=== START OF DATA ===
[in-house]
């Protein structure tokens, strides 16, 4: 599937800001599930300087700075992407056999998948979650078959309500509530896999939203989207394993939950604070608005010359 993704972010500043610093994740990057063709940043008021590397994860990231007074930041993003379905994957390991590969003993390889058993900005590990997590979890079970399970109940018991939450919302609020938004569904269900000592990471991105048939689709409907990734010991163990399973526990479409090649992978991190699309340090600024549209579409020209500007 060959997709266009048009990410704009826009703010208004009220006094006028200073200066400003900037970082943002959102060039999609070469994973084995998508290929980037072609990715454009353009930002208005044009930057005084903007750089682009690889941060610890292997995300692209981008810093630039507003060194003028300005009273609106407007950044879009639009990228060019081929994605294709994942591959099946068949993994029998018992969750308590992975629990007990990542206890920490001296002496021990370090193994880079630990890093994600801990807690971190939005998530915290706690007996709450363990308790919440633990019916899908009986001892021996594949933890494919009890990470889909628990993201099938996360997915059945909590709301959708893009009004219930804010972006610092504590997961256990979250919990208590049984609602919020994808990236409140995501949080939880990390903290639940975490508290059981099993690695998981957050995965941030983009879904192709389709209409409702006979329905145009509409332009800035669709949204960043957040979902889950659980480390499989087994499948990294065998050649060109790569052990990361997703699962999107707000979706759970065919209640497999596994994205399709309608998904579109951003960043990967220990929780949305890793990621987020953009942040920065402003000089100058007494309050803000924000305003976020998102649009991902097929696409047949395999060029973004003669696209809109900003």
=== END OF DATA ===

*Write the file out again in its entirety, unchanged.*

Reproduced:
[in-house]
């Protein structure tokens, strides 16, 4: 599937800001599930300087700075992407056999998948979650078959309500509530896999939203989207394993939950604070608005010359 993704972010500043610093994740990057063709940043008021590397994860990231007074930041993003379905994957390991590969003993390889058993900005590990997590979890079970399970109940018991939450919302609020938004569904269900000592990471991105048939689709409907990734010991163990399973526990479409090649992978991190699309340090600024549209579409020209500007 060959997709266009048009990410704009826009703010208004009220006094006028200073200066400003900037970082943002959102060039999609070469994973084995998508290929980037072609990715454009353009930002208005044009930057005084903007750089682009690889941060610890292997995300692209981008810093630039507003060194003028300005009273609106407007950044879009639009990228060019081929994605294709994942591959099946068949993994029998018992969750308590992975629990007990990542206890920490001296002496021990370090193994880079630990890093994600801990807690971190939005998530915290706690007996709450363990308790919440633990019916899908009986001892021996594949933890494919009890990470889909628990993201099938996360997915059945909590709301959708893009009004219930804010972006610092504590997961256990979250919990208590049984609602919020994808990236409140995501949080939880990390903290639940975490508290059981099993690695998981957050995965941030983009879904192709389709209409409702006979329905145009509409332009800035669709949204960043957040979902889950659980480390499989087994499948990294065998050649060109790569052990990361997703699962999107707000979706759970065919209640497999596994994205399709309608998904579109951003960043990967220990929780949305890793990621987020953009942040920065402003000089100058007494309050803000924000305003976020998102649009991902097929696409047949395999060029973004003669696209809109900003």